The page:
Through the winter babies are probably warm enough in prams, the snow suits keep them pretty toasty. I on the other hand got bloody cold. On babywearing days I had the snuggly little hot water bottle inside my coat and it was lovely. Now I don’t bother with a coat as much, I just take a massive scarf to wrap around both of us as a blanket, if I get hot I strap it onto my bag and if we stop I can use it as a picnic blanket to let Emily wriggle on. Perfect.

I plan to carry on baby wearing until she is a toddler and beyond. Lots of carriers and wraps can fold up fairly small so I figure it’s easier to keep one in your bag than having to piggy back a complaining child. Some carriers are designed to go up to 4 or 5 years old and some people manage to carry six year olds on them (depending on how big they are / how strong you are). I know Emily isn’t that big yet but she feels fairly heavy to me – when I see how many steps I do I always think how much more of a work out it is when I’ve been baby wearing all day 💪🏻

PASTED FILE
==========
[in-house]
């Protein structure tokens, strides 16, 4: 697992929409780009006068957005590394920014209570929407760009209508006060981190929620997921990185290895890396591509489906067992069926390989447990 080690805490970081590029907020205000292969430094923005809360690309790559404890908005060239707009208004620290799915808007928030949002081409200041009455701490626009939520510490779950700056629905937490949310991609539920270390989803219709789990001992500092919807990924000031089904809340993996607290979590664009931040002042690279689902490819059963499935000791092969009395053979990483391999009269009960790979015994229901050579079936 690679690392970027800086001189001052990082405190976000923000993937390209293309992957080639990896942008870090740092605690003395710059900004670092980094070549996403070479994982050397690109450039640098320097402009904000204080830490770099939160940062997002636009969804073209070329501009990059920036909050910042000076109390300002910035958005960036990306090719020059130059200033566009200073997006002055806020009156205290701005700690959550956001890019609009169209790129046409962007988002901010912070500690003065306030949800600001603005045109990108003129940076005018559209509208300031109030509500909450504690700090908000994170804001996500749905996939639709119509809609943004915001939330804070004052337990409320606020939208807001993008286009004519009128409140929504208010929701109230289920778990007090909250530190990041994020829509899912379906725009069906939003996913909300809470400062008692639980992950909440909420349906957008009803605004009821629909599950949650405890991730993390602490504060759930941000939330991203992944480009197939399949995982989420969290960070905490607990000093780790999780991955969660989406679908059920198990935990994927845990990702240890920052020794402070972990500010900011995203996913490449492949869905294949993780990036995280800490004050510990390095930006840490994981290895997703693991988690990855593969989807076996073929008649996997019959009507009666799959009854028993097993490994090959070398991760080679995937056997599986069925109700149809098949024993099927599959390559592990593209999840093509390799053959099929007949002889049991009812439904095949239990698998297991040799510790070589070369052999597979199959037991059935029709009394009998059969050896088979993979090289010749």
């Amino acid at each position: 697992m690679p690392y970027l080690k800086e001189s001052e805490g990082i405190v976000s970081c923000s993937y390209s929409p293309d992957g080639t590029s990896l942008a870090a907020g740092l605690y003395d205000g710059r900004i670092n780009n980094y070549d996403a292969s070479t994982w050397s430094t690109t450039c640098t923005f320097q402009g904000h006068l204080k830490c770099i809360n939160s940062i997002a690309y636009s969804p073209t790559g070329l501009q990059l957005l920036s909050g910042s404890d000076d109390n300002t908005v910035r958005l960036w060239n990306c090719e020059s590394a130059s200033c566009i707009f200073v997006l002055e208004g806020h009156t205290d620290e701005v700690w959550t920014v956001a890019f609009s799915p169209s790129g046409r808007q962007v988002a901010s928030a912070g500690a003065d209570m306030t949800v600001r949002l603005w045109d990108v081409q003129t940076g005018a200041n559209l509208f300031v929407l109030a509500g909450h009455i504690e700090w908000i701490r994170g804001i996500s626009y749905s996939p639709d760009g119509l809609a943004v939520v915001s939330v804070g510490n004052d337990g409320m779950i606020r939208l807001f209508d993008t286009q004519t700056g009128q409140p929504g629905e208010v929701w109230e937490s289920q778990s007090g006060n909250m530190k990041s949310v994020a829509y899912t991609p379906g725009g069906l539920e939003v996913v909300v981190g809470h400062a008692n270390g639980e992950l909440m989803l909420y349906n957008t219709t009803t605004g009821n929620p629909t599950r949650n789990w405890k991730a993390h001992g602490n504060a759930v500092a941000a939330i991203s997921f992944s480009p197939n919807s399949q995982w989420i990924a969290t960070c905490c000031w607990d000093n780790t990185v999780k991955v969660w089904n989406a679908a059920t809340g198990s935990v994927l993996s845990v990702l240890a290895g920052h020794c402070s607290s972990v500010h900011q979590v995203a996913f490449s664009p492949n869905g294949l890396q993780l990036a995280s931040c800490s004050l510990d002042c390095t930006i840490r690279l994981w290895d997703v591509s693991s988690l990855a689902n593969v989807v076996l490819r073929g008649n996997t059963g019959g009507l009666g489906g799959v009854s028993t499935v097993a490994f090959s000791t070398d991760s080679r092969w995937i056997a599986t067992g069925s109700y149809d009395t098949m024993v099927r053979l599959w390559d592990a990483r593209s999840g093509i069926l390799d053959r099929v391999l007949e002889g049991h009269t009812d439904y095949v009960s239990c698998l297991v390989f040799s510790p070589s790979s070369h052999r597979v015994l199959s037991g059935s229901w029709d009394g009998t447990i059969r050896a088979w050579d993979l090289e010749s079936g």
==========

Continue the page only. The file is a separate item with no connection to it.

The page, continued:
I think my Connecta is brilliant, however a friend used to volunteer at a sling library and she is going to give me a little demo next week with ring slings. I wasn’t that into them when Emily was 8 weeks old but now she is 8 months and likes to be in and out I’m thinking it could be good so she can go from cuddle to crawl quickly. But if not then I’m still in love with my Connecta.

These babies don’t stay little for long and by spending so much time babywearing (and bedsharing) I feel like I have definitely maximised my baby cuddles while I can.